"There you go," I said. "Much better!"
The goblin majordomo was still sputtering and hissing. The little bastard seemed really pissed off, which didn't seem too terribly grateful to me considering he'd just fixed their ancient whatsit that supposedly couldn’t be repaired.
"You dare touch one of the sacred light gems?" the majordomo hissed.
"You bet your ass I do," I said. "And I can do a lot more than that too."
I held up one of the gems I had in my inventory. The thing was clear and looked close enough to the gems the goblins had been carrying. Sure I hadn’t had time to test this, but I figured it was a pretty safe bet based on the feeling I got when I held the gem.
Those feelings that I could sense what a gem was supposed to be used for got stronger and stronger the more I used the damn things.
"I can infuse these with the light spell easily enough,” I said.
At least I was pretty sure I had the right sort of gem based on how similar it was to the glowing light gems. It’d be awkward if I ended up guessing wrong on the infusion and doing something that resulted in the untimely demise of everyone in the room.
"Are you telling me you guys can't do that?”
I tried to sound innocent as I said it. Everyone in here knew they couldn’t do jack or shit, but I was playing to an audience here. Even if it was an audience of one overweight little goblin sitting in a chair at the back of the room.
The majordomo looked at the regent, then back to me.
"We can do some basic infusions for weapons," he said slowly, like I was torturing him for state secrets or something. "But that's it."
"Well then today is your lucky day," I said. "Because I'm going to make you a hell of a deal."
I walked up to the regent. Or maybe he was the chief. Whatever the fuck his title was, h was the asshole who was in charge. For the moment, at least, and that was all that mattered to me.
"What deal?" the regent croaked. That was the first time he'd spoken since we walked into the room, and he had the kind of voice that usually only came from the rare idiots who insisted on maintaining an illegal pack a day smoking habit in the modern era.
I smiled and decided to let the moment ride for just a little bit. Just long enough to really set the tone. Make them think about what they were going to do for me. What I was going to do for them, for that matter.
Something shifted and moved above the goblin regent. I looked up in time to see a massive crystal appearing up there, seemingly growing out of the wall which was a trippy experience. The thing was massive and multifaceted, and staring out of that crystal was a very old goblin head. A ery old goblin head that had the most epic ‘80s hair metal coif I’d ever seen. It was an image that matched almost exactly the coin Rezzik gave me on our first day in the game.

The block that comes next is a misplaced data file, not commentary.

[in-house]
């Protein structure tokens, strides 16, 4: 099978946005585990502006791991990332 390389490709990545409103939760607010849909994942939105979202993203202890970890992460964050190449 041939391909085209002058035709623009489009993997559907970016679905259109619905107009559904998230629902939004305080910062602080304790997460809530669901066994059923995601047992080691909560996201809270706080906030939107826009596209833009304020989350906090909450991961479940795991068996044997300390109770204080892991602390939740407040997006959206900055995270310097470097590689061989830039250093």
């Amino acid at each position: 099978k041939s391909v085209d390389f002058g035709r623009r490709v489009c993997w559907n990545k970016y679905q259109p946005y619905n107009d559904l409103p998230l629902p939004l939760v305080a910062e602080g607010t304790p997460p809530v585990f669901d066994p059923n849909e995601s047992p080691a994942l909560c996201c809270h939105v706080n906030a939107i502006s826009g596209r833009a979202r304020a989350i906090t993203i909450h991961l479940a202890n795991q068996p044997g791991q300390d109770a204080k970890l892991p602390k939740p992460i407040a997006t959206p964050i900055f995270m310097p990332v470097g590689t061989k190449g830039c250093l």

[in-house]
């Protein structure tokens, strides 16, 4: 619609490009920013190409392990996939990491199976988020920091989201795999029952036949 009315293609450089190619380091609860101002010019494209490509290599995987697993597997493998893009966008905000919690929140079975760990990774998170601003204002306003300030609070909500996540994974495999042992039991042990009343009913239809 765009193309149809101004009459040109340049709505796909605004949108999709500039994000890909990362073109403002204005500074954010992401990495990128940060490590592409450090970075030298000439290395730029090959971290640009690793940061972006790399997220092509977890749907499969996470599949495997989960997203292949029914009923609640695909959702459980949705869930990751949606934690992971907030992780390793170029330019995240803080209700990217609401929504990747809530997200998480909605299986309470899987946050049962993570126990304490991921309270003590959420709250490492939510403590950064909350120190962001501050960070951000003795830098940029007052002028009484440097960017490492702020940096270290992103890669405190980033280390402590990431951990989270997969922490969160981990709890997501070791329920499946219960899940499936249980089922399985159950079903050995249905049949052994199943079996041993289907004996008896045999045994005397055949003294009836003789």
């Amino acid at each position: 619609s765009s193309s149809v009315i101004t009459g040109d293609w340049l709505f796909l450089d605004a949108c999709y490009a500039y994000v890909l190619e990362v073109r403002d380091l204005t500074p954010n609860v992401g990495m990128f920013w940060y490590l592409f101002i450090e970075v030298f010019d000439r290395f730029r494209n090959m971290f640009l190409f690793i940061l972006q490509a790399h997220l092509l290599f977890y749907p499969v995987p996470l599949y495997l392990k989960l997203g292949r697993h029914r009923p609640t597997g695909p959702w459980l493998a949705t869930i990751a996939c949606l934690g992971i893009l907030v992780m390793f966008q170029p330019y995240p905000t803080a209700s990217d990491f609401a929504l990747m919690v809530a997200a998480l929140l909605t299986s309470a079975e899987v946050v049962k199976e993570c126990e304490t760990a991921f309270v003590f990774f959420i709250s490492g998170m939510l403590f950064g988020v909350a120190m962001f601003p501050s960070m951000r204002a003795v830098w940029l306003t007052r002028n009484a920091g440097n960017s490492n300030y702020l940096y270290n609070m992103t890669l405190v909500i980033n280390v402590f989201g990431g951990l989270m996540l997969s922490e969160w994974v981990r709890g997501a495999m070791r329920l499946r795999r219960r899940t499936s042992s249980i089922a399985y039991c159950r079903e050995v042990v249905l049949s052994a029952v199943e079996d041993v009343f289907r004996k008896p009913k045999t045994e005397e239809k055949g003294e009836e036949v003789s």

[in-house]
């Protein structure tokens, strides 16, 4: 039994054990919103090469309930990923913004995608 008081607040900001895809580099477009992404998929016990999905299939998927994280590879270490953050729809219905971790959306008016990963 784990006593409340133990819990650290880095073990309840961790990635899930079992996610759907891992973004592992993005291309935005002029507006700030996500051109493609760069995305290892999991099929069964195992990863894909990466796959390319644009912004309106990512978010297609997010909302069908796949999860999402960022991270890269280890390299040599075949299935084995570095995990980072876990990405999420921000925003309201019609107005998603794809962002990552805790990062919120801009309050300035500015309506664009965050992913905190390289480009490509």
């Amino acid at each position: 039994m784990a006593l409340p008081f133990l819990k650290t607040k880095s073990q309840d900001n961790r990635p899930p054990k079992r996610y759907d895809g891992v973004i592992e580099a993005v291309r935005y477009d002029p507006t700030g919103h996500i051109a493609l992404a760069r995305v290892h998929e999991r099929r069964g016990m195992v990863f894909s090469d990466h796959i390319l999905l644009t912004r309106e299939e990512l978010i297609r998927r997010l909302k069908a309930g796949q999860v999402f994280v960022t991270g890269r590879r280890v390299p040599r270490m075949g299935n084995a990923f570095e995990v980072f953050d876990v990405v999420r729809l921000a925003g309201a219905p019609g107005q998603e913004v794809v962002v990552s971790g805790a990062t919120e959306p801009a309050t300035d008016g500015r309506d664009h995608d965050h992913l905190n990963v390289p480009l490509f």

That old goblin head turned to look at me and blinked, and it struck me that I was on one end of a two-way communication.
Now that was an interesting trick. I wondered if it was the fantasy world equivalent of a television, though it would get very distracting very fast to watch a TV program through a multifaceted gem like that. I was starting to get the feeling that these gems and the Spellcrafting system were the key to creating a much more modern world in this fantasy world than the medievalpunk world Lotus had put together for players to explore.
I wondered if a gempunk empire ruled by infused gems was what Todd had in mind when he put together the crafting system, or if that was simply going to be a side effect of some of the stuff I was doing as I played with the gem technology.
I also got the feeling this goblin staring down at me was the real audience, and had been all along. So I went on.
"What if I could give you the secret to true Spellcrafting, and help you to make a shitload of money and kick out the Horizon of people who’ve been killing your people at the same time?" I asked.
The regent’s eyes narrowed as I mentioned Horizon. Clearly there was no love lost there. As well there shouldn't be considering those assholes were still trying to kill every goblin they came across. The way I, Keia, and Kristoph had been introduced to this goblin city was proof enough of that.
"How would you even do that?" the regent asked.
I glanced up at the goblin staring down at us. I still had his attention. Good.
"That's simple," I said, looking back to the regent. "I plan on beating them at their own game."
"You're going to kill them all and kick them out of our city and the mines?" the regent asked.
I frowned. I got the feeling that if all the goblins who were massed here in this Undercity actually decided to take it upon themselves to kick Horizon out of the town then there was a good chance they’d succeed. Nilbog was merely the tip of the iceberg when it came to the local goblin population, and I had a fun moment of imagining Torian pissing himself as a goblin army appeared on the outskirts of town and washed over Horizon Dawn in a wave of gore that would be rendered in lovingly realistic detail thanks to the Lotus obsession with verisimilitude.